Personification in The Canterbury Tales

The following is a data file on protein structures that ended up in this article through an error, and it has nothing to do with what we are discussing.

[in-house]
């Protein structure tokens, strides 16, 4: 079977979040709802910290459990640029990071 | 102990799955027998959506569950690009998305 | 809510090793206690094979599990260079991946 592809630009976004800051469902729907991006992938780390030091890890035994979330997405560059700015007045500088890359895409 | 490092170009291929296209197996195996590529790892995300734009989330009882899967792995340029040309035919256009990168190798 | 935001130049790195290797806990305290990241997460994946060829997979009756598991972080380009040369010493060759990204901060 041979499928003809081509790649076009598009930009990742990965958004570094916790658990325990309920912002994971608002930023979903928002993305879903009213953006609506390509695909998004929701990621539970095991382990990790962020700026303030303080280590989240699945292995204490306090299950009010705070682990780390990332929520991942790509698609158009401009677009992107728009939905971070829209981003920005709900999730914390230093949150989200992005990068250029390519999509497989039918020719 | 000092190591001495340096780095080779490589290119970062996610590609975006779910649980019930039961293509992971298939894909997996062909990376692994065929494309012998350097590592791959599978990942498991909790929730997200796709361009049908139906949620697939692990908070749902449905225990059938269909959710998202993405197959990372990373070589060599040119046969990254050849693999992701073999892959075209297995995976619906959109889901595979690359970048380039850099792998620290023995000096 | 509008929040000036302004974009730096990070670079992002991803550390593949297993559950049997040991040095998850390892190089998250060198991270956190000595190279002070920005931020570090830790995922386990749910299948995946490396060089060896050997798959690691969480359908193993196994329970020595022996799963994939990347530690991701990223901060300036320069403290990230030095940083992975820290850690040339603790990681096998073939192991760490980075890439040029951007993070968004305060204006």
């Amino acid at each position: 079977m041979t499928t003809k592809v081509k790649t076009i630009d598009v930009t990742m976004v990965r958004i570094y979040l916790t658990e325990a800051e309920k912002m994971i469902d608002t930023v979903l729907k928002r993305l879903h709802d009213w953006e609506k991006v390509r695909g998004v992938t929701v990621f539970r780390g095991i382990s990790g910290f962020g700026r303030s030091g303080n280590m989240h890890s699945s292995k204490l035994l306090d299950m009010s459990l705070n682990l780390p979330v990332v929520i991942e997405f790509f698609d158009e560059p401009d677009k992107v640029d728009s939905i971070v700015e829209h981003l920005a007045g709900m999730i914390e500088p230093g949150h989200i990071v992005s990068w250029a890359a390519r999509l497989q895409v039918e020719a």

Zephyr is the Greco-Roman god for the west wind, one of four directional wind gods in Greco-Roman mythology. He is generally winged, handsome, and young in artistic depictions. The god is generally portrayed as the personification of spring, holding or associated with unripe fruit. “Sweet breath” here refers to a wind commanded by Zephyr. By characterizing this breath as “sweet,” Chaucer creates an implicit connection between Zephyr blowing and spring approaching.